This is the family that split from the Original Susa (Susa-A) family and now it’s called Susa-B or Karisimbi Group. It contains 15 individuals and it at all times resides in the slopes of Karisimbi Volcano (4507M). Which is the highest peak of Rwanda. The Karisimbi Group is better fitting to visits for more serious hikers. It shows that they have established their home range high up on the slopes of the Karisimbi caldera. Thus, a visit to this group may well end up as a full-days trek. The group sometimes migrates to higher altitude and hence makes tracking difficult. However, RDB tourism and conservation guides know where to find the group a day before. Tracking this gorilla family may sometimes be forbidden because of its distant location.
3. Sabyinyo Gorilla Group
Sabyinyo is a simply reachable group led by the powerful silverback Guhonda. Guhonda, the largest silverback of all the groups, who is well known for his gigantic physical appearance. Guhonda has kept his main challenger, Ryango, out of his group as a lonely silverback. There are fewer members within this family than in the other groups however they are uniformly impressive as a family.
The group was named after the Sabyinyo volcano which means “old man’s teeth”. Sabyinyo is one of the groups closest to the park’s edge with 8 individuals: 1 Silverback (the biggest in the park); 3 Adult females; 1 Non adult female; 2 Juveniles and 1 Baby.
4. Amahoro Gorilla Group
Meaning “peaceful group”, Amahoro, is the most calm of all the gorilla groups. The group has 17 individuals: 1 Silverback; 2 Blackbacks; 5 Adult females; 2 Sub adult males; 2 Juveniles and 5 Babies. However, peace comes at a price. Ubumwe, the group’s silverback is so quiet, easy going and calm, he has lost group members to Charles in the Umubano group.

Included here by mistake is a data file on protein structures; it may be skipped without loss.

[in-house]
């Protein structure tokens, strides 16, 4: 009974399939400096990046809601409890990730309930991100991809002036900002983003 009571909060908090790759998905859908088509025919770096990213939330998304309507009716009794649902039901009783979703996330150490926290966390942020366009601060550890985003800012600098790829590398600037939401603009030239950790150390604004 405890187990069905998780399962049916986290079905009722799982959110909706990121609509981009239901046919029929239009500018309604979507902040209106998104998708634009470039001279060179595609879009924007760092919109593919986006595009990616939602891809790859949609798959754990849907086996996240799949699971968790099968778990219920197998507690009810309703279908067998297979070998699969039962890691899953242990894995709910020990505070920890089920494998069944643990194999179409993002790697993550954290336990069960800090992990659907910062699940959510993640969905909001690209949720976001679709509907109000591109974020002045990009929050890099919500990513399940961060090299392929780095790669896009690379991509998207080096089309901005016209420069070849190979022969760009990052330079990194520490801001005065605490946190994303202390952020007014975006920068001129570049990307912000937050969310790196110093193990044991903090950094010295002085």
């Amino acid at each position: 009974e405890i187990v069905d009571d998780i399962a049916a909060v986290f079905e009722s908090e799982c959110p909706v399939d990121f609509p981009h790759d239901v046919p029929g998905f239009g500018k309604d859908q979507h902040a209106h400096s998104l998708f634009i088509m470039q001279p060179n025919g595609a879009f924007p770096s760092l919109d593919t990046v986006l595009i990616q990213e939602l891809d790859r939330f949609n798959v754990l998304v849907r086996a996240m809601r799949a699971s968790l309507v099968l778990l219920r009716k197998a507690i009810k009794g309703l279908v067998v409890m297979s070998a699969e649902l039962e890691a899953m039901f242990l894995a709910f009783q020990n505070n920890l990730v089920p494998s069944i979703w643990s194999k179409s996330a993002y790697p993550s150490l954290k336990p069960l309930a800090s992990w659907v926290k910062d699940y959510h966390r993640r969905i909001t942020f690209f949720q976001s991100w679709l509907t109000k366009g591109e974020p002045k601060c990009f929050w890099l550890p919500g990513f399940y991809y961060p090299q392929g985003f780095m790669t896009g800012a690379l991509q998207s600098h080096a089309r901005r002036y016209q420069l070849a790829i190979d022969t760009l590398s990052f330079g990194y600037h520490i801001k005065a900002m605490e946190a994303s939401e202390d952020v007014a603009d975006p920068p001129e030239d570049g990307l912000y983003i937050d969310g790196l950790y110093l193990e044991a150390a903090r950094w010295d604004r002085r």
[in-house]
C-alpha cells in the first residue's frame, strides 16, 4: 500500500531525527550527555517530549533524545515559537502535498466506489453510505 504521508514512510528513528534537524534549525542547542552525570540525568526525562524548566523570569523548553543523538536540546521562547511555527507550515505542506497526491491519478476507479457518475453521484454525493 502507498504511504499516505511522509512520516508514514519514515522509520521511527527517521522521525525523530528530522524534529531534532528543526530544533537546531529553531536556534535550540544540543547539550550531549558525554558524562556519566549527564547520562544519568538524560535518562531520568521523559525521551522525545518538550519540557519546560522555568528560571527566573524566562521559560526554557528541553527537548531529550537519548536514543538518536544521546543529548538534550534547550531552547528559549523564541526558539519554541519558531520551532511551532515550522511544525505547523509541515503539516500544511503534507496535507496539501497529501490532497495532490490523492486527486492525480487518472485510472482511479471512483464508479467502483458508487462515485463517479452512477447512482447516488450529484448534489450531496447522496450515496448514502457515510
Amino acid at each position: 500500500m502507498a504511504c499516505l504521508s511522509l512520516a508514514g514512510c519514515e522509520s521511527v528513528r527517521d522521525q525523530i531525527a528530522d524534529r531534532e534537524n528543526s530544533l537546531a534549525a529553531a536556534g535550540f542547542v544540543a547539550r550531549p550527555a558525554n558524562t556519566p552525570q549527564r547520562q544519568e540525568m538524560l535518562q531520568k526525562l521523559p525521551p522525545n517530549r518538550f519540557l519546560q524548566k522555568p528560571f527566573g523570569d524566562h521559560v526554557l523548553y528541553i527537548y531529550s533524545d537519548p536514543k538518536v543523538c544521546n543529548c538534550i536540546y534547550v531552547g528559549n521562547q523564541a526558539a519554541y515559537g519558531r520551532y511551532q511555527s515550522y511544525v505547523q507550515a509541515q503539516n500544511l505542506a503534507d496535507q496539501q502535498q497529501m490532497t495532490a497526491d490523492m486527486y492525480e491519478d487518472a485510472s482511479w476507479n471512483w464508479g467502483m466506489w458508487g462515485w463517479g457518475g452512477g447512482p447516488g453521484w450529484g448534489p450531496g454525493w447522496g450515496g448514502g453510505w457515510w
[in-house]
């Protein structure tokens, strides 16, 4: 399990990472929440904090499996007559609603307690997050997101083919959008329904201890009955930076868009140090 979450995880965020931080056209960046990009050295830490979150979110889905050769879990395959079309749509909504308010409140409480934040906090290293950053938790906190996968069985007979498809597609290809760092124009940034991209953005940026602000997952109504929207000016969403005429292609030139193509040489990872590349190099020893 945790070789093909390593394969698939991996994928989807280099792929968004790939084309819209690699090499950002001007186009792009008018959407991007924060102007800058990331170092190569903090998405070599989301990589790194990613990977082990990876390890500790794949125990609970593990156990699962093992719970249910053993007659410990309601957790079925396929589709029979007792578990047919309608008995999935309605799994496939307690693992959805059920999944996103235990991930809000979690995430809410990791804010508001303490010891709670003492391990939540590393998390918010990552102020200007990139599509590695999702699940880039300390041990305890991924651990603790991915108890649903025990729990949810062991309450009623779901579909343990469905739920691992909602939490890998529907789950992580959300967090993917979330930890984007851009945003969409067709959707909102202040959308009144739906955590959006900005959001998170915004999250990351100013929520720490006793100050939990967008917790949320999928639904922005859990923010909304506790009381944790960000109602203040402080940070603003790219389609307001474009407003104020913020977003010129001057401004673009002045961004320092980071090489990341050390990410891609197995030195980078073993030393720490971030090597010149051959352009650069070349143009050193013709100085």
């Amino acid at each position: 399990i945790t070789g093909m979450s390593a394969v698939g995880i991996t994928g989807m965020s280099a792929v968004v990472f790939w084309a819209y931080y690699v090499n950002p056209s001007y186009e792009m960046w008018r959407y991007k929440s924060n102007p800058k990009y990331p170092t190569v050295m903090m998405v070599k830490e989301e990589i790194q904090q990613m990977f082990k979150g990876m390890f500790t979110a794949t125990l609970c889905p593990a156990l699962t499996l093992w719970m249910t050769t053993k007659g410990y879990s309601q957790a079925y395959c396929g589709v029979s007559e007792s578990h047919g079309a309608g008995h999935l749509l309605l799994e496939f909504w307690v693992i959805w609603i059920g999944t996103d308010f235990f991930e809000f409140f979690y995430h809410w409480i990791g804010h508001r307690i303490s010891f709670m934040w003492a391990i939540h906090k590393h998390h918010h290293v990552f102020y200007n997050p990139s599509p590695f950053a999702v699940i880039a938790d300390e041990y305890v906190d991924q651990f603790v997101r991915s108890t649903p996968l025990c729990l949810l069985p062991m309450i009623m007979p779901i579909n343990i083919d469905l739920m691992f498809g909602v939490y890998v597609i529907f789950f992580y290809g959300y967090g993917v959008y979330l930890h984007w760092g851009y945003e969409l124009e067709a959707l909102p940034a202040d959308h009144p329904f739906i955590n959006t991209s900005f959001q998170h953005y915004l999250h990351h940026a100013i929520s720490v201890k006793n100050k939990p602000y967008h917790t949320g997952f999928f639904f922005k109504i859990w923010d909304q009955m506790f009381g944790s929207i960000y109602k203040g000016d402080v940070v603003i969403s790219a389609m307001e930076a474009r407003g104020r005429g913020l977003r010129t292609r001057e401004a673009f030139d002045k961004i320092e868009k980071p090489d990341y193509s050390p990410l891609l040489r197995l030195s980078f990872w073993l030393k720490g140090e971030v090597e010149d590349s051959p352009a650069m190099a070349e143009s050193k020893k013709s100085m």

To reach Amahoro one must bear a fairly steep climb however the climb is well worth it once in contact with this tranquil group.
5. Umubano Group
Meaning “neighborliness”, Umubano a family of 11 individuals: 1 Silverback; 1 Sub adult male; 3 Adult females and 6 Babies.Umubano were originally Amahoro members but broke off after the dominant silverback (Ubumwe) was challenged by Charles, now the leader of Umubano. As Charles grew into a silverback of the same rank as Ubumwe, he could not stand being given orders and decided to stage a fight and challenge Ubumwe. The fight went on for weeks and then months. Finally, Charles managed to snatch from Ubumwe a few females and formed his own group; thus Umubano was formed. Since then, he has commanded respect and recognition from Ubumwe. We have observed, on various occasions, interactions between the two silverbacks, but no fighting has been seen since the great battle ended.